Going to the movies:
Jack Lippman (50)
I think the “Charlie,” who Arthur Schechner (49) recalls from the Park Theatre, was actually the manager. I think he had a mustache. He had two red-headed daughters who were "Twirlers" at WHS and I think their last name was McMinnim or something like that. Jack
Sandra Serbin Dresdner (56)
Didn’t we call Charlie, who patrolled the aisles of the Park Theater, "Nails?" Sandra
Nate Himelstein (South Side 1/55)
To Jac Toporek (6/63), “The Ten Commandments” was first shown at the Adams Theater and it was reserve seats with two performances each day. Nate
Jac Toporek (6/63)
Viewed many a concert at the Mosque Theater, especially serving as an usher, but cannot recall if the venue was ever used as a movie theater. Anyone have an answer they wish to share? Jac
Trudy Burakof Slater (64)
The Park Theater was our go to neighborhood movie house. And Charlie the usher, or manager, was always shing his flashlight to see who was causing trouble!
Great memories of the #107 and of Downtown Newark. Too bad the younger generation won’t know the special place it was. 
And, totally agree about combining classes for WHS reunions. Trudy
More “shmears” of “everything” for the bagel:
Ira Wiss (68)
I loved Watson Bagel. It was in Irvington just over the Newark border. They were open 24/7 and the best thing is that you were always able to get fresh hot bagels at all hours. The smell and taste were intoxicating. Ira
Ann Kosser Branfman (Chancellor/Battin 71)
The bagel bakery on Elmora Avenue in Elizabeth was indeed called "Elmora Bagel Bakery." I believe it was owned by Sonny Amster who owned all the "Watson Bagel" stores. Does anyone remember the name of the appetizing store next to or a few stores away from Silver's Bakery? Ann
Dennis Estis (65)
Well, Jeff Golden (6/63) was right and wrong as to my characterization of the bagel shop on Elmora Avenue in Elizabeth being Watson Bagels. It was not called Watson Bagels as Jeff noted, but it was owned by Sonny Amster and used the same method of production. 
The following can be found on the internet from Nat Bodian, the famous historian of everything Jewish in the City of Newark, who unfortunately died at the age of 80, confirming my statements. 
“While the Watson Bagel name is no longer in use, the crusty Watson Bagel formula continues to be widely used in Amster-owned or Amster-related operations.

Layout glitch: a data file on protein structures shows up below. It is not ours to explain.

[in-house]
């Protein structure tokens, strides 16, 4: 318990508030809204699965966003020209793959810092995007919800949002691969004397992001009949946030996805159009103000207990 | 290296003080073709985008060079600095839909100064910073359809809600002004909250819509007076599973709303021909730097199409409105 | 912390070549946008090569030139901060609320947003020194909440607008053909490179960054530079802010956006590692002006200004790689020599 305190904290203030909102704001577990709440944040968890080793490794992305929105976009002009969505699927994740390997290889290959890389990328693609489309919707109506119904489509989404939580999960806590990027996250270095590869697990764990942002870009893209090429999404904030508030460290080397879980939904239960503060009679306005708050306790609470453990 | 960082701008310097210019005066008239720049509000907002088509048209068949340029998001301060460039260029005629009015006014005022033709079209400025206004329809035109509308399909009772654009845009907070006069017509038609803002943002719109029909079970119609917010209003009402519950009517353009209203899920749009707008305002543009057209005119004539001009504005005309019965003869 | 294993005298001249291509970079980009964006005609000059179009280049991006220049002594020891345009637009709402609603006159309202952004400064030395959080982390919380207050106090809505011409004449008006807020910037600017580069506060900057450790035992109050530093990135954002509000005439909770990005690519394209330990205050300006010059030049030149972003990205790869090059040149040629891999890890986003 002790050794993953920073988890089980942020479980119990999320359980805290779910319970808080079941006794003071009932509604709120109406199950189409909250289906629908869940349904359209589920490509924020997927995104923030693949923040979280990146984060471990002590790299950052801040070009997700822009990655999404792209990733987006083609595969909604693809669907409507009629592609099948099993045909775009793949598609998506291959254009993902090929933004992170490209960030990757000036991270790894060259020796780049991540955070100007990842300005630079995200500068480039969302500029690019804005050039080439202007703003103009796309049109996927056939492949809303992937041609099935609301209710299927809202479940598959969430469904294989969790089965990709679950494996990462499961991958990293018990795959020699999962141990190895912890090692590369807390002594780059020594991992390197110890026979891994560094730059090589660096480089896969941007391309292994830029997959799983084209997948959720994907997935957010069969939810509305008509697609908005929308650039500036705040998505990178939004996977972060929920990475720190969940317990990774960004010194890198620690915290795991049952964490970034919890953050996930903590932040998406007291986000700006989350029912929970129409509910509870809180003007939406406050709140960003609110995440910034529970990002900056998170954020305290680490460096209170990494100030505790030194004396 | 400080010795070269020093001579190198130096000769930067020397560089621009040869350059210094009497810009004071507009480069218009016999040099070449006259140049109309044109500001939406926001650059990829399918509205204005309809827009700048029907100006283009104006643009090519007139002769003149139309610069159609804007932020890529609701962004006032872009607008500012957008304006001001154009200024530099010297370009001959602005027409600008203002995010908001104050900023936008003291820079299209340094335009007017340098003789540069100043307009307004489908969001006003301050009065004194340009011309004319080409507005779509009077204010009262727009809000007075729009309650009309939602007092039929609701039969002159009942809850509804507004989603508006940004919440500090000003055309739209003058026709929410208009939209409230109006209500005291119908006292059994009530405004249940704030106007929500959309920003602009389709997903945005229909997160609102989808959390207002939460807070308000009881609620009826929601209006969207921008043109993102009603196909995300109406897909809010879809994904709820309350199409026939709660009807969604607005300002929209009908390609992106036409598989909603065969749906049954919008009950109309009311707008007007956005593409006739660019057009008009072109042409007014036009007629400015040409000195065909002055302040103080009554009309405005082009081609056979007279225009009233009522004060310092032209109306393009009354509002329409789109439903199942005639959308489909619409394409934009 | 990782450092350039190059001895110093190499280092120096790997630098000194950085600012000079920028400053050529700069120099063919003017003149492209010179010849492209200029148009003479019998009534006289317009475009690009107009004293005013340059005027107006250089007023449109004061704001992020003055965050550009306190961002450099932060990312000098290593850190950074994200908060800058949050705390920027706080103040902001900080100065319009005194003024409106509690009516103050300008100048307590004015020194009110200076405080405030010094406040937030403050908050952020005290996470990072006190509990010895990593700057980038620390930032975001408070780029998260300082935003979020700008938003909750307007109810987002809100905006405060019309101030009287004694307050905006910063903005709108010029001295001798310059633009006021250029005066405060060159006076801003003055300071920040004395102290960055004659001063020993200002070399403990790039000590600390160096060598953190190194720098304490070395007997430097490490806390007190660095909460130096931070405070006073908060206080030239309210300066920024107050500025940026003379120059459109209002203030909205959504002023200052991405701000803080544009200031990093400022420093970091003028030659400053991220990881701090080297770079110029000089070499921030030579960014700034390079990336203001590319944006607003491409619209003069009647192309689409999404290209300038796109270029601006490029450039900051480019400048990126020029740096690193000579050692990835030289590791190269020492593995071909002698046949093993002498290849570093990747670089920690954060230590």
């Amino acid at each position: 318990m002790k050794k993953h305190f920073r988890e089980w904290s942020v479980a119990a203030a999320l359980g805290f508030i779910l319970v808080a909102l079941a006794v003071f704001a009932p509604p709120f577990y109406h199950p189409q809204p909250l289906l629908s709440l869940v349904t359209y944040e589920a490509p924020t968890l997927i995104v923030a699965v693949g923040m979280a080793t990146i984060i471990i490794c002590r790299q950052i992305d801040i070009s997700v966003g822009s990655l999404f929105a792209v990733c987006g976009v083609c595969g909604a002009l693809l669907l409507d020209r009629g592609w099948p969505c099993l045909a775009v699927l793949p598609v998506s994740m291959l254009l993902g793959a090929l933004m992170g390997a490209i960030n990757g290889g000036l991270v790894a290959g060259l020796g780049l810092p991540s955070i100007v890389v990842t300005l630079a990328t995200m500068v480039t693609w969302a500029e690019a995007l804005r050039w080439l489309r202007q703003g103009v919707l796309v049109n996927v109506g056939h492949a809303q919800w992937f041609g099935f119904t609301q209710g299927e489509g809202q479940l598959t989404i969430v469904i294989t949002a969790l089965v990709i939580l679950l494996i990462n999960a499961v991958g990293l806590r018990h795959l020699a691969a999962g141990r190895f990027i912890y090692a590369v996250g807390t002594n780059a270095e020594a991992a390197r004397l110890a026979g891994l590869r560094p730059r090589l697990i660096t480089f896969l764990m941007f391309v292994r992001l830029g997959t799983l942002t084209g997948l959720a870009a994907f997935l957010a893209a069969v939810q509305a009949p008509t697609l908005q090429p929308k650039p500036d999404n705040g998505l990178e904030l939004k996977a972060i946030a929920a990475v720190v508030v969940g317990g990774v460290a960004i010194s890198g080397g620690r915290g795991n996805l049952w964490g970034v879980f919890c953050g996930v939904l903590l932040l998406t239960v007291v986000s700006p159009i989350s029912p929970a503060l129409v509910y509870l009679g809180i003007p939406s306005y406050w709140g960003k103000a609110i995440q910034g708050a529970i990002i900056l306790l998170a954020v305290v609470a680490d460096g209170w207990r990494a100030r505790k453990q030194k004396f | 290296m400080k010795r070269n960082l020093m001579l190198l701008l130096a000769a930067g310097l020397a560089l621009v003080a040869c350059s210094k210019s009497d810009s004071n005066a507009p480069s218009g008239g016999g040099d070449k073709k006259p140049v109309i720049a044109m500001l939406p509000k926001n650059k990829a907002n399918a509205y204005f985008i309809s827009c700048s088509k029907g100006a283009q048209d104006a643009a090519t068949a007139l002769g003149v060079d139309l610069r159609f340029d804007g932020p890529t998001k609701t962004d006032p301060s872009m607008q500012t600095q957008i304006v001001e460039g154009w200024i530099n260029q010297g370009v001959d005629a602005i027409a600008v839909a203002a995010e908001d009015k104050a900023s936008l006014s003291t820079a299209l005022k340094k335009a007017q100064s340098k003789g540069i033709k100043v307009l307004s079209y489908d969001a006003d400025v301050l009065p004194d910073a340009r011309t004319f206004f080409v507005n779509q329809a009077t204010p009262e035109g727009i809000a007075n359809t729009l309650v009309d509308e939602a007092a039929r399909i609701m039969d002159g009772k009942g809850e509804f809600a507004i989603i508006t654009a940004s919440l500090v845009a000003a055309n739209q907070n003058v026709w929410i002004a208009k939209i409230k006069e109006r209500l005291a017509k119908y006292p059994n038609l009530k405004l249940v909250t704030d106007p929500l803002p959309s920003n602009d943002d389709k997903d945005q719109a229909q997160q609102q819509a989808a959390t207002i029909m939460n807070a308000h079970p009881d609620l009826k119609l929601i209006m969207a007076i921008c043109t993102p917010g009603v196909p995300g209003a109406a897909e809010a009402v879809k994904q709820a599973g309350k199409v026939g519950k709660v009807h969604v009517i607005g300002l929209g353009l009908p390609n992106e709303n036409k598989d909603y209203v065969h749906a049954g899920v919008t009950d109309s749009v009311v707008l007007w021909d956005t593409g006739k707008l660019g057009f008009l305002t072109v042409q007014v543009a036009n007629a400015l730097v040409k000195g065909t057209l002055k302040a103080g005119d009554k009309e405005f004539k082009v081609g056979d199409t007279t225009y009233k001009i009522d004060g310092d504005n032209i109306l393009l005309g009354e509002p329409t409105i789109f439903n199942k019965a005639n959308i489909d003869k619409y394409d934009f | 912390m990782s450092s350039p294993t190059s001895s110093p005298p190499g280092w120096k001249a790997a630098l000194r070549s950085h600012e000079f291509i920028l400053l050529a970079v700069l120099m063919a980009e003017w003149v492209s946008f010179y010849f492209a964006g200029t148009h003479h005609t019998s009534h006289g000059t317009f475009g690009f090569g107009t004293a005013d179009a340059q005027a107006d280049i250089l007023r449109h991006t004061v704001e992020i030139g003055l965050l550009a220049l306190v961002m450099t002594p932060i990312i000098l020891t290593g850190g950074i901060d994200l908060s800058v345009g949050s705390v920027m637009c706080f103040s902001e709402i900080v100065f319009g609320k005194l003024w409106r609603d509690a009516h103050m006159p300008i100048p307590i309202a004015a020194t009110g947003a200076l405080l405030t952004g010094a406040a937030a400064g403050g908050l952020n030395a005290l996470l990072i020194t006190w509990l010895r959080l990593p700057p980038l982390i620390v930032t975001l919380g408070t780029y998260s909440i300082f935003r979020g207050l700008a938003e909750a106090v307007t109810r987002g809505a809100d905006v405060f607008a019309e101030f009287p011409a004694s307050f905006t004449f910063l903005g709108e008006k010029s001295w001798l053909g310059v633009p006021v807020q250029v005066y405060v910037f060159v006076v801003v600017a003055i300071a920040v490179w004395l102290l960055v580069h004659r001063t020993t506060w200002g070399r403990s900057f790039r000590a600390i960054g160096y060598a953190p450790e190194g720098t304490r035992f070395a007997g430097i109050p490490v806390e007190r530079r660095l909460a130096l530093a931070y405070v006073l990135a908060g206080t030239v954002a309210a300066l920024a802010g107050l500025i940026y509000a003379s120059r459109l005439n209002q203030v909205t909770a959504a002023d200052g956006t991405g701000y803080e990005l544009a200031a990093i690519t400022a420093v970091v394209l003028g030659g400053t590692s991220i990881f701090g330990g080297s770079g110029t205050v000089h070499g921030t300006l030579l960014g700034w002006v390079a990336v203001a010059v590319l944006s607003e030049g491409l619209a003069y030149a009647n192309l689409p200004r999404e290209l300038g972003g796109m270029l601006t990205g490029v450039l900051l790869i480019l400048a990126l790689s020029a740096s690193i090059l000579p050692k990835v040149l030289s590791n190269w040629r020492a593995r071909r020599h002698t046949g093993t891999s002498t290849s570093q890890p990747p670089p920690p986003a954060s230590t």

Using the same ingredients and baking procedures, Amster had opened two other solely-owned bagel-making operations earlier: Elmora Bagels at 183 Elmora Avenue in the heart of Elizabeth's Jewish residential district -- opened in 1970, and Sonny's Bagels at 123 South Orange Avenue in South Orange -- opened in 1971…
A third generation of the Amster family also is in the bagel business in a big way. Sonny Amster's son Harlan, the oldest of his four children, who had learned the bagel business working for his father at Watson Bagel, now owns and operates fifteen "Bagels-4-U" stores in various suburban locations. They, too, are in the Watson Bagel style.
In a conversation with Sonny Amster before writing this "Memory," he told me "I still own the Watson Bagel name, but I am not using it at present, although the bagels in my operations are made the same way, with the same ingredients.”
I invite all of you to go into the “Bagels-4-U” store on Morris Avenue in Short Hills and look up at the menu board. You will be astonished by the different menu entrees, all of which have some relationship to the Weequahic section including my former street, Renner Avenue. I will take a picture of the Board and send it to Jac for publication in a future newsletter. Thank you, Harlan! Dennis
Barry Koblentz (2/62)
When I became a Floridian 3 years ago, I learned that Florida bagels and bread are horrible. I have since discovered Bagel Bros. in Tradition. Their motto on their tee shirts and their trucks is, “It ain’t the water.” I have found this to be accurate. Now, if only I could find real Kaiser rolls and rye bread it would be wonderful, although the onion rolls in Publix are OK. The closest decent delis are in Delray or Boca, an hour south of Port St. Lucie. Barry
Steve Radin (1/53)
If you are seeking a good bagel, stay away from North or Central California. There just ain’t no eatable bagels for hundreds of miles. I haven’t been to LA recently, but I assume you might get one there that doesn’t taste like a hockey puck. Steve

The WHS NOTE is emailed to you by the WEEQUAHIC HIGH SCHOOL ALUMNI ASSOCIATION for the CLASS OF 1963 ASSOCIATION and editor, Jacob Toporek.